Shipping A Guitar: The Do’s and Don’ts

We know a few things about getting a valuable instrument to your door. We’ve learned it through years of sending your new children to their new homes. Sometimes the hard way…


The Cardinal Sin: The ‘Void’.

Avoid the Void.
Repeat this over and over…

What IS a void?
It is any air pocket in a case or a shipping box that can allow movement, or allow velocity to develop.

Case Void:
Assume if a guitar can move in its case – it will. And if it moves fast and hard enough – you have a problem. Correct it there first.

Luckily, with most manufacturers, especially high-end ones like we deal with – they design their cases to be snug and minimize the issue. However, some cases are desired for their ‘vintage’ aesthetics vs. their safety, so extra care has to be taken.

Put non-marring, non-sticking packing material by the sides of bodies and necks if there is play. Be careful not to stuff anything under angled headstocks (like Gibson’s!) as excess pressure there can make for a very bad day. The neck rest should do that job.

Shipping Box Void:
Just as the guitar should fit snug in it’s case, the case should likewise fit snug in its shipping box. Pack around all sides, top and bottom, front and back, with good packing material – heavy duty bubble padding, foam, foam or biodegradable packing peanuts – whatever – just eliminate the opportunity for the case to shift in the box. Enough velocity or impact can cause havoc to the instrument in the case – even if it is snug. Eliminating the box and case voids adds a dual layer of protection against impact and velocity. 99.9% of the time that will get the instrument to its destination safely.

The Box:
We cannot stress this enough… Use a STRONG, heavy cardboard box that can weather the weight of an instrument and the case along with the abuse it will take from a shipping company. FedEx, UPS, USPS, it doesn’t matter who – they have a lot to move every day – it often will not be gingerly done. If you don’t have a proper box then buy one. Many instrument stores will sell you one cheap – they are often listed on Craigslist, and if you play guitar – you have friends that play guitar – somebody has one. As a last resort, shipping companies and moving companies have them. The expense is well worth it.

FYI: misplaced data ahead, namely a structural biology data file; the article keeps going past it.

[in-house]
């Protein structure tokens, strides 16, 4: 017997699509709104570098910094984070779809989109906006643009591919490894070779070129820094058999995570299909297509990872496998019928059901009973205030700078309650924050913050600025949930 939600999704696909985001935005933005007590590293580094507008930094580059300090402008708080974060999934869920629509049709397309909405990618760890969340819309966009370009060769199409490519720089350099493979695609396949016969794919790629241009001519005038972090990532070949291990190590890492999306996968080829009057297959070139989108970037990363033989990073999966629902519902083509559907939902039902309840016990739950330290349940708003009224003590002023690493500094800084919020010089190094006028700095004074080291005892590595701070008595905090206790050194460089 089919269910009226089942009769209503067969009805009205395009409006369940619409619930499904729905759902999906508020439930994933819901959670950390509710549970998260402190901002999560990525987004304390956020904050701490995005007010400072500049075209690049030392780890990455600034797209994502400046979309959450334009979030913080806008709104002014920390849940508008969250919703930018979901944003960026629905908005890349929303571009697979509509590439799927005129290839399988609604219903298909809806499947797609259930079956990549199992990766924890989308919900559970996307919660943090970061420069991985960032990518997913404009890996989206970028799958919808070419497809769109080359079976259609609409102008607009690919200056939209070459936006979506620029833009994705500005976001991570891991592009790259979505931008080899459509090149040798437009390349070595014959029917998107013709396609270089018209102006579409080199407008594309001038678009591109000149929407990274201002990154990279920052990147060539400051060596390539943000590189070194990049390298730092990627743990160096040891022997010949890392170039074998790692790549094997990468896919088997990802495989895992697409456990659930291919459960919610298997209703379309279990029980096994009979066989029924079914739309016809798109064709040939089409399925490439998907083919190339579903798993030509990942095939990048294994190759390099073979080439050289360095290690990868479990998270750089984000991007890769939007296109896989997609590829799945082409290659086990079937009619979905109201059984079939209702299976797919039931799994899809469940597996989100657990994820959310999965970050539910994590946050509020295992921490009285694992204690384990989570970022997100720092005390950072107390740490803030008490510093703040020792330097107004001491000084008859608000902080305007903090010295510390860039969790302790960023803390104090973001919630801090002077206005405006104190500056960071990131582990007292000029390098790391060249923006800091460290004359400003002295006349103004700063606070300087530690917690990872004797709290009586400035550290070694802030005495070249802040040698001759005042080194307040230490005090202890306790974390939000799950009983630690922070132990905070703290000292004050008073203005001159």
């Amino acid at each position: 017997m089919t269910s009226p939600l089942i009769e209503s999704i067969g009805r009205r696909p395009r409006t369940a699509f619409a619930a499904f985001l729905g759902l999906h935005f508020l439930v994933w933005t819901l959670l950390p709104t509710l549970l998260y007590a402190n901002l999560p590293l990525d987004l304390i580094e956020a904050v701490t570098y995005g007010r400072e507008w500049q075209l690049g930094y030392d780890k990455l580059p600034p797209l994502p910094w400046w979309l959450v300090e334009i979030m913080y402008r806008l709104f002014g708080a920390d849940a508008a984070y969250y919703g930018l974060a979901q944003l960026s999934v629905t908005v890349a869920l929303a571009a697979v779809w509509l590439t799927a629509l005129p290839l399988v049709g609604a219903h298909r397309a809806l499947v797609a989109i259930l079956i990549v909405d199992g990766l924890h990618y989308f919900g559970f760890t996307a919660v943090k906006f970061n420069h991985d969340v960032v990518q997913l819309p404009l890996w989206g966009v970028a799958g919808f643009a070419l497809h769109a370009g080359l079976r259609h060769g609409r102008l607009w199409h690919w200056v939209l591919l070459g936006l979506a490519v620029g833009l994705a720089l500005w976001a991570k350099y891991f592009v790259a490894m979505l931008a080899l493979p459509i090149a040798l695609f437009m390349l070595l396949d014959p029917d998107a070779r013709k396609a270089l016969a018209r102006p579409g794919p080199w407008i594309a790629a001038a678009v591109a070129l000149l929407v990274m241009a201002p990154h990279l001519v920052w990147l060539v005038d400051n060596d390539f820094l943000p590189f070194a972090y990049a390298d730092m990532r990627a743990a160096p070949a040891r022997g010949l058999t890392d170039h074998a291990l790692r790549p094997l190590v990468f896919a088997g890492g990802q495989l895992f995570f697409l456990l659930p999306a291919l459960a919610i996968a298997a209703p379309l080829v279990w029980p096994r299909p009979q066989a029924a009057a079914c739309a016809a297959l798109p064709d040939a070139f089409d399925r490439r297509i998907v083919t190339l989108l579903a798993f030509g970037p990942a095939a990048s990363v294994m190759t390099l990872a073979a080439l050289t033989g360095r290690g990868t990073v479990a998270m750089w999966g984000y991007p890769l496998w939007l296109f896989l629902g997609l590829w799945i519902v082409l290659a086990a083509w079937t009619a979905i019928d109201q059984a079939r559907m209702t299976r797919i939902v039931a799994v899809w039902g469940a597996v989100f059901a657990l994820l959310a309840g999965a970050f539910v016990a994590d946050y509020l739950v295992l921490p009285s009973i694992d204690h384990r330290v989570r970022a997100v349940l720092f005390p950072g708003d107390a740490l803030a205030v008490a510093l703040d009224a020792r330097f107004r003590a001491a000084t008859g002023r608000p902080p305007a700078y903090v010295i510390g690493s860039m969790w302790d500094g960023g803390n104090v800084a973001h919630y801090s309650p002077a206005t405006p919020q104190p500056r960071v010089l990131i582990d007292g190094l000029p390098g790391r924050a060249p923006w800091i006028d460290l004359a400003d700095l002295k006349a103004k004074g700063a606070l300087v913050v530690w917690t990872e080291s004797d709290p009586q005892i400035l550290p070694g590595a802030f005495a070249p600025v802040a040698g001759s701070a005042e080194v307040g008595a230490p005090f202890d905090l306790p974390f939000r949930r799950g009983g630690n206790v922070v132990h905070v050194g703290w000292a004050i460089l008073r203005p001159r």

Case candy is awesome! Polishing cloths, guitar picks, warranty cards, cables, hex wrenches, etc. – there are all kinds of goodies that some manufacturers can include with your new prize. But – just like the instrument, and the instrument case – you have to secure them doodads from flying about. If they are in a pocket that gets securely held shut by the instrument – not as much concern, but with open pockets – you will need to wrap those items – and, it’s not a bad idea to bag and wrap them anyway – a single hex wrench slipping between the gap in a pocket can turn a beautiful finish into Swiss cheese in no time.

Detune or Don’t Detune:
The jury is out on this one. Some will tell you to detune – some will tell you don’t detune. We typically don’t if a manufacturer doesn’t. If Gibson ships its guitars in tune globally – then it’s probably OK. Right? LOL. Sometimes, we opt for ‘Can’t Hurt’. Especially if an instrument uses heavier gauge strings, is a high-tension setup by choice or request, etc. A little slack could keep excess pressure off a neck. Better safe than sorry…

There are a couple of options in the prose above – but there is also a mantra, a mandate, a never skip – do you remember it?

Say it. Say it!

Avoid the Void.